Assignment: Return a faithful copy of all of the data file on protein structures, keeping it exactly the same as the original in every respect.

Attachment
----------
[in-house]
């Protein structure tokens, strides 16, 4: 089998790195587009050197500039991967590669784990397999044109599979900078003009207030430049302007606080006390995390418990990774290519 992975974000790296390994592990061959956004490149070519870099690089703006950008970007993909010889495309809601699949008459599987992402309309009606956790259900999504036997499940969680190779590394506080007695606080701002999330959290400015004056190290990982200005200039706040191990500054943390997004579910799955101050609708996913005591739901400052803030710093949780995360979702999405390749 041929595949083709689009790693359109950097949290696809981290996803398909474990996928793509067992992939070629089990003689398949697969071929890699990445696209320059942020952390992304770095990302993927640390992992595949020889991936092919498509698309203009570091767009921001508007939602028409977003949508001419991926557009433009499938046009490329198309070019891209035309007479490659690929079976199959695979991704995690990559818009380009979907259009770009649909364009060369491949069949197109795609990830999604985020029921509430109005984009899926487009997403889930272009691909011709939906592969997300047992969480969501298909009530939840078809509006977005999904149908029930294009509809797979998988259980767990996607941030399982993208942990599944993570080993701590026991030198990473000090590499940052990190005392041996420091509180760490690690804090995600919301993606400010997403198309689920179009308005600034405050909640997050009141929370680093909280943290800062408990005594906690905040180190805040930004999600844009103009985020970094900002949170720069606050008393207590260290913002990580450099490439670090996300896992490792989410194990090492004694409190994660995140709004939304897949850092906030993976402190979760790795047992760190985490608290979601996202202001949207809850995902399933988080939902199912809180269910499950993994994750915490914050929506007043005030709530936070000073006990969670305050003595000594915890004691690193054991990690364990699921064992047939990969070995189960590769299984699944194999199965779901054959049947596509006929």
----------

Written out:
[in-house]
């Protein structure tokens, strides 16, 4: 089998790195587009050197500039991967590669784990397999044109599979900078003009207030430049302007606080006390995390418990990774290519 992975974000790296390994592990061959956004490149070519870099690089703006950008970007993909010889495309809601699949008459599987992402309309009606956790259900999504036997499940969680190779590394506080007695606080701002999330959290400015004056190290990982200005200039706040191990500054943390997004579910799955101050609708996913005591739901400052803030710093949780995360979702999405390749 041929595949083709689009790693359109950097949290696809981290996803398909474990996928793509067992992939070629089990003689398949697969071929890699990445696209320059942020952390992304770095990302993927640390992992595949020889991936092919498509698309203009570091767009921001508007939602028409977003949508001419991926557009433009499938046009490329198309070019891209035309007479490659690929079976199959695979991704995690990559818009380009979907259009770009649909364009060369491949069949197109795609990830999604985020029921509430109005984009899926487009997403889930272009691909011709939906592969997300047992969480969501298909009530939840078809509006977005999904149908029930294009509809797979998988259980767990996607941030399982993208942990599944993570080993701590026991030198990473000090590499940052990190005392041996420091509180760490690690804090995600919301993606400010997403198309689920179009308005600034405050909640997050009141929370680093909280943290800062408990005594906690905040180190805040930004999600844009103009985020970094900002949170720069606050008393207590260290913002990580450099490439670090996300896992490792989410194990090492004694409190994660995140709004939304897949850092906030993976402190979760790795047992760190985490608290979601996202202001949207809850995902399933988080939902199912809180269910499950993994994750915490914050929506007043005030709530936070000073006990969670305050003595000594915890004691690193054991990690364990699921064992047939990969070995189960590769299984699944194999199965779901054959049947596509006929």